Read enough birding trip reports on this or any other site and you’re sure to hear about peeps. Birders run into peeps all the time, so you can be sure the term does not refer to those sickly-sweet marshmallow chicks that only spring up around Easter. Nor is this term restricted to teens talking about their friends in chat rooms, as in “Yo, yo, yo, I’m kickin’ it with my peeps fo sheezy.” In the natural world, peeps are sandpipers, pure and simple.

Actually, it’s not that simple. “Peeps” is the birding term used to describe several species of sandpiper of the genus Calidris that are near impossible to tell apart. These small shorebirds all have short legs and similar plumage and frequent mud flats in search of the same food. Traditionally, the five species of peeps in North America are the Baird’s, Least, Semipalmated, Western, and White-rumped sandpipers. Sometimes the Sanderling is added to the list.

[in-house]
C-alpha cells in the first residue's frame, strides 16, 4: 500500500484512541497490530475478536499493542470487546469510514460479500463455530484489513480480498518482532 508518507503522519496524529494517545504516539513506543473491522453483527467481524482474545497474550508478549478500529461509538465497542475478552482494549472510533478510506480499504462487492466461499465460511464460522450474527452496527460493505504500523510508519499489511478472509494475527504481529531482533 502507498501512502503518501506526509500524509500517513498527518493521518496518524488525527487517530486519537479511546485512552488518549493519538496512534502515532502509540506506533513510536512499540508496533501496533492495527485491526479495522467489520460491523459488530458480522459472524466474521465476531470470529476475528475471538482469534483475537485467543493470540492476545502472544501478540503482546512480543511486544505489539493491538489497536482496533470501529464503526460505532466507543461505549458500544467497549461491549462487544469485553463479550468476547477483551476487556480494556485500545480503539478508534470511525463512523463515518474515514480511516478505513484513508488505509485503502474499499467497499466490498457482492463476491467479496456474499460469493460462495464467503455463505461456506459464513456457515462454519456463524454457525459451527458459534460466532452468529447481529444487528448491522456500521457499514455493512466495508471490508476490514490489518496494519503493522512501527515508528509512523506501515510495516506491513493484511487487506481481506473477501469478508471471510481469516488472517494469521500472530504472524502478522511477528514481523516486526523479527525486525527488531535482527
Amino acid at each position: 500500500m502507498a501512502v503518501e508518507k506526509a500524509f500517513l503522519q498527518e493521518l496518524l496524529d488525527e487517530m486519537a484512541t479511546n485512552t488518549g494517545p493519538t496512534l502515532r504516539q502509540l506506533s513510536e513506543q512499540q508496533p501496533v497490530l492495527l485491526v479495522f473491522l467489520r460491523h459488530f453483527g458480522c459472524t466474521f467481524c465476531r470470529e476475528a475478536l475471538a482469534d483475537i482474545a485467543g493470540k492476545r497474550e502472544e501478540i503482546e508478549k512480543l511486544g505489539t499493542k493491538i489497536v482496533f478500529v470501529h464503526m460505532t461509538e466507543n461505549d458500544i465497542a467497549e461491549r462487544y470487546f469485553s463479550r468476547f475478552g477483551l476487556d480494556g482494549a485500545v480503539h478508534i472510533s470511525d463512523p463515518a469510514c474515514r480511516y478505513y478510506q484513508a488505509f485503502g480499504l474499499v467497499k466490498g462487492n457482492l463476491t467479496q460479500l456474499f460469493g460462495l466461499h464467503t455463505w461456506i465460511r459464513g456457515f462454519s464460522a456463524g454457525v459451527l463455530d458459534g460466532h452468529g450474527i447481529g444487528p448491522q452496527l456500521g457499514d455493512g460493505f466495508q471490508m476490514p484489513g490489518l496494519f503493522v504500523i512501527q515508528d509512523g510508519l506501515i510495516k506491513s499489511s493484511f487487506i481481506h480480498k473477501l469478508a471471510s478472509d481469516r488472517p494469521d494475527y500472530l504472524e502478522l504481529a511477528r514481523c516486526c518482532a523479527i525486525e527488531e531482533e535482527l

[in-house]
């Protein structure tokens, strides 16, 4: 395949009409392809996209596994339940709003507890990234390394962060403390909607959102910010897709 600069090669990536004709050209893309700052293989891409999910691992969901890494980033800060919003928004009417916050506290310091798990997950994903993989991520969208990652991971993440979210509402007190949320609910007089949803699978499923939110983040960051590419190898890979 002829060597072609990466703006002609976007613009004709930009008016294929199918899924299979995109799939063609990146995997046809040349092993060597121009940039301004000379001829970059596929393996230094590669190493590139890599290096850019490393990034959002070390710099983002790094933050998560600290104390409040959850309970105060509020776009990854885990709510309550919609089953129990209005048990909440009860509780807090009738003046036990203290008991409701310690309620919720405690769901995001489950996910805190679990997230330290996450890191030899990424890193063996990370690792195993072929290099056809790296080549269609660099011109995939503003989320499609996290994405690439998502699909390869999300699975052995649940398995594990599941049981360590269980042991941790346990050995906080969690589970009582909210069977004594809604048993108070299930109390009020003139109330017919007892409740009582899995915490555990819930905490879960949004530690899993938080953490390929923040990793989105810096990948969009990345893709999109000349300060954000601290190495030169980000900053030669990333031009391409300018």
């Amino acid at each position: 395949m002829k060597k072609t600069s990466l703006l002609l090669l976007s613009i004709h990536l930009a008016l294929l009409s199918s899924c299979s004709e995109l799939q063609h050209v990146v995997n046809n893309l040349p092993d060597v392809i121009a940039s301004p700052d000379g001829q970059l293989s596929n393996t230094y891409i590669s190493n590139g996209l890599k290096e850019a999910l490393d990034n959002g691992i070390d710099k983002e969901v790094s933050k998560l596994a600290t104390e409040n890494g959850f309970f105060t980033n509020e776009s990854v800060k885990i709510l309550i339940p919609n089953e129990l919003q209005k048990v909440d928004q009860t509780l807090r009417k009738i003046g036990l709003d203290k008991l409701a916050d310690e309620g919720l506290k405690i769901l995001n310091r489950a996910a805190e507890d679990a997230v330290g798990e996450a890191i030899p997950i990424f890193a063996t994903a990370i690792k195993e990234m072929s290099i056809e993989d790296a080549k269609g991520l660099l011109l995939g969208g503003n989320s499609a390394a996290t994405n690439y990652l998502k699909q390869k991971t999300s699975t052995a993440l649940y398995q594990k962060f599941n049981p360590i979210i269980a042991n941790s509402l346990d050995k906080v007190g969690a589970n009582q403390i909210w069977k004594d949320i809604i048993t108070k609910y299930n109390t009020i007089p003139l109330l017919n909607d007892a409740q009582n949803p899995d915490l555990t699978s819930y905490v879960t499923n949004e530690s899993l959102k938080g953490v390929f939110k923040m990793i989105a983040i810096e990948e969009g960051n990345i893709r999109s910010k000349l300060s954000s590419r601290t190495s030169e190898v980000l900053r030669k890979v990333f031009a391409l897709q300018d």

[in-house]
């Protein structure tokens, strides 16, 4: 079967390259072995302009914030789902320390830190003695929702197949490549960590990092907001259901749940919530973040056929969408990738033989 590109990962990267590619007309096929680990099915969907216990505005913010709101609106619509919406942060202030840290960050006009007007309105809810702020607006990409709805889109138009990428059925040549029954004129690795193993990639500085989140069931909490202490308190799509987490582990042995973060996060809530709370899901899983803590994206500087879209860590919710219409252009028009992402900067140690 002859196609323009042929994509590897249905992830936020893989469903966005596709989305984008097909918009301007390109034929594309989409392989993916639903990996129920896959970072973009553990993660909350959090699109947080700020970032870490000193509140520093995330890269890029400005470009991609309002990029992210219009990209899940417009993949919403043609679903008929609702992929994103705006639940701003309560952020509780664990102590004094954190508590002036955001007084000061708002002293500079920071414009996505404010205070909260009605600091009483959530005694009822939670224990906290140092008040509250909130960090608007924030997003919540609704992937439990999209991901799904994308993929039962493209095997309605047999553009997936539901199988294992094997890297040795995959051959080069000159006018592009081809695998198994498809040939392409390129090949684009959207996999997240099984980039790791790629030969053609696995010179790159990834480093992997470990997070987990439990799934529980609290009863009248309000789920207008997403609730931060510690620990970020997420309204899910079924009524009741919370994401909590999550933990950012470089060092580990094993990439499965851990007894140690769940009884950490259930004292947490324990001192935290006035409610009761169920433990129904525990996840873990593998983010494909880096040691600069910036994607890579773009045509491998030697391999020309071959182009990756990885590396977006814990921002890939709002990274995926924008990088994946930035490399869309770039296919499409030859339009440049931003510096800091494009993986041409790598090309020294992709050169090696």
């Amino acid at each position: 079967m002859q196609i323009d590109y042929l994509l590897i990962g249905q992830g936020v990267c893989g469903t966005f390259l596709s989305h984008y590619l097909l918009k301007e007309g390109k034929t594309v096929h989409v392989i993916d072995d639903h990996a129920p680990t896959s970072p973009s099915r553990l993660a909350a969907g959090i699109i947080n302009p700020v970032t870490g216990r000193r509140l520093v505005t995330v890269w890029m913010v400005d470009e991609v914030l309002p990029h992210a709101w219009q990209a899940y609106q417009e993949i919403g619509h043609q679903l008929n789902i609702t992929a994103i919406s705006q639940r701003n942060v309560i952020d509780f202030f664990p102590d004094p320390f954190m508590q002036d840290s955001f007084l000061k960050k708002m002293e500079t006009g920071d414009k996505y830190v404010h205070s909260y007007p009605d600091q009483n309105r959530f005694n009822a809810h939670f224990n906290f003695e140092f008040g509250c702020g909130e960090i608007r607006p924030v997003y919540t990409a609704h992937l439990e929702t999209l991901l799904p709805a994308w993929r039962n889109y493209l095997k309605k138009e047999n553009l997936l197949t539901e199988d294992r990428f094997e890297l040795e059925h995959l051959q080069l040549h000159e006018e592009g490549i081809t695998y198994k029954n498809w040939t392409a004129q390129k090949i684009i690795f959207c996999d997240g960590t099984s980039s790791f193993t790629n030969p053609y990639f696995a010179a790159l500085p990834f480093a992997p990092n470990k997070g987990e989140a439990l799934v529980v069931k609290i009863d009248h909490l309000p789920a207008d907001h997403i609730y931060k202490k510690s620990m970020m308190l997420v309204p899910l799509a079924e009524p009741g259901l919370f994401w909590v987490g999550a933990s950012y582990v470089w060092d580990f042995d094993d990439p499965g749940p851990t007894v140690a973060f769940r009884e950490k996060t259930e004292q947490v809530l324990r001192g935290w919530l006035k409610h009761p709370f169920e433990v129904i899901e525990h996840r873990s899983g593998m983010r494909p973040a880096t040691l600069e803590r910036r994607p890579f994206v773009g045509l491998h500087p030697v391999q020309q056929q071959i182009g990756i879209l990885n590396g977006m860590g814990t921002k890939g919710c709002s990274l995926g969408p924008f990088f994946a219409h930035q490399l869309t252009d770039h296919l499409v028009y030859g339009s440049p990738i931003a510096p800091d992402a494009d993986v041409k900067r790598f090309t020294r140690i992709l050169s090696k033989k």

International birders include four Eurasian sandpipers, called stints, on the peeps roster. The Little Stint and Red-necked Stint are rare visitors to North American shores, while the Long-toed Stint and Temminck’s Stint don’t seem up for the trip.

Most sandpipers shun cold weather, so in temperate climes, sandpiper migration can begin as early as July and run through early autumn. So run, don’t walk, to your nearest shore if you want to peep some peeps.

Least Sandpiper
Peep, peep

Written by Mike
Mike is a leading authority in the field of standardized test preparation, but he's also a traveler who fully expects to see every bird in the world. Besides founding 10,000 Birds in 2003, Mike has also created a number of other entertaining but now extirpated nature blog resources, particularly the Nature Blog Network and I and the Bird.